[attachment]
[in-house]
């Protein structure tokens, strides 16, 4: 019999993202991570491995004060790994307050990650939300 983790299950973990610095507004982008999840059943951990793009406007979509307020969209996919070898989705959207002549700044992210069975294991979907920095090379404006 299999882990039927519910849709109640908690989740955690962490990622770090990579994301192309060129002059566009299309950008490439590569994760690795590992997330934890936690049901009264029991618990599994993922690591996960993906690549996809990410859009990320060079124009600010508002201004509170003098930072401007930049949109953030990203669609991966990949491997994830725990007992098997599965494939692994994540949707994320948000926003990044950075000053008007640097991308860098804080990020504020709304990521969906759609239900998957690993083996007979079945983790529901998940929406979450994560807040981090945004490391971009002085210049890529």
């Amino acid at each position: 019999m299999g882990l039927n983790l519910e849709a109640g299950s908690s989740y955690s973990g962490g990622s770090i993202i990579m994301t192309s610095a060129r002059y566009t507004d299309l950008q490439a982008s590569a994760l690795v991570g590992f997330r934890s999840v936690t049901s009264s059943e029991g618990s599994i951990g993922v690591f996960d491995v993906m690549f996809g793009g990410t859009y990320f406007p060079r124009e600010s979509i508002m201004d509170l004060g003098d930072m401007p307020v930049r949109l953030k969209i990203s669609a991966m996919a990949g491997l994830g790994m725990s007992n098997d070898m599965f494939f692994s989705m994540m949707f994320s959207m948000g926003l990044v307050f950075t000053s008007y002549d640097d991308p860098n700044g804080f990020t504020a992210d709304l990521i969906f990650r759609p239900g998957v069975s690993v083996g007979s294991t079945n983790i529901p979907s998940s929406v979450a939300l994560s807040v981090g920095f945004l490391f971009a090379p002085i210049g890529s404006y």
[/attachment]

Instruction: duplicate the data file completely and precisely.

[in-house]
């Protein structure tokens, strides 16, 4: 019999993202991570491995004060790994307050990650939300 983790299950973990610095507004982008999840059943951990793009406007979509307020969209996919070898989705959207002549700044992210069975294991979907920095090379404006 299999882990039927519910849709109640908690989740955690962490990622770090990579994301192309060129002059566009299309950008490439590569994760690795590992997330934890936690049901009264029991618990599994993922690591996960993906690549996809990410859009990320060079124009600010508002201004509170003098930072401007930049949109953030990203669609991966990949491997994830725990007992098997599965494939692994994540949707994320948000926003990044950075000053008007640097991308860098804080990020504020709304990521969906759609239900998957690993083996007979079945983790529901998940929406979450994560807040981090945004490391971009002085210049890529």
């Amino acid at each position: 019999m299999g882990l039927n983790l519910e849709a109640g299950s908690s989740y955690s973990g962490g990622s770090i993202i990579m994301t192309s610095a060129r002059y566009t507004d299309l950008q490439a982008s590569a994760l690795v991570g590992f997330r934890s999840v936690t049901s009264s059943e029991g618990s599994i951990g993922v690591f996960d491995v993906m690549f996809g793009g990410t859009y990320f406007p060079r124009e600010s979509i508002m201004d509170l004060g003098d930072m401007p307020v930049r949109l953030k969209i990203s669609a991966m996919a990949g491997l994830g790994m725990s007992n098997d070898m599965f494939f692994s989705m994540m949707f994320s959207m948000g926003l990044v307050f950075t000053s008007y002549d640097d991308p860098n700044g804080f990020t504020a992210d709304l990521i969906f990650r759609p239900g998957v069975s690993v083996g007979s294991t079945n983790i529901p979907s998940s929406v979450a939300l994560s807040v981090g920095f945004l490391f971009a090379p002085i210049g890529s404006y």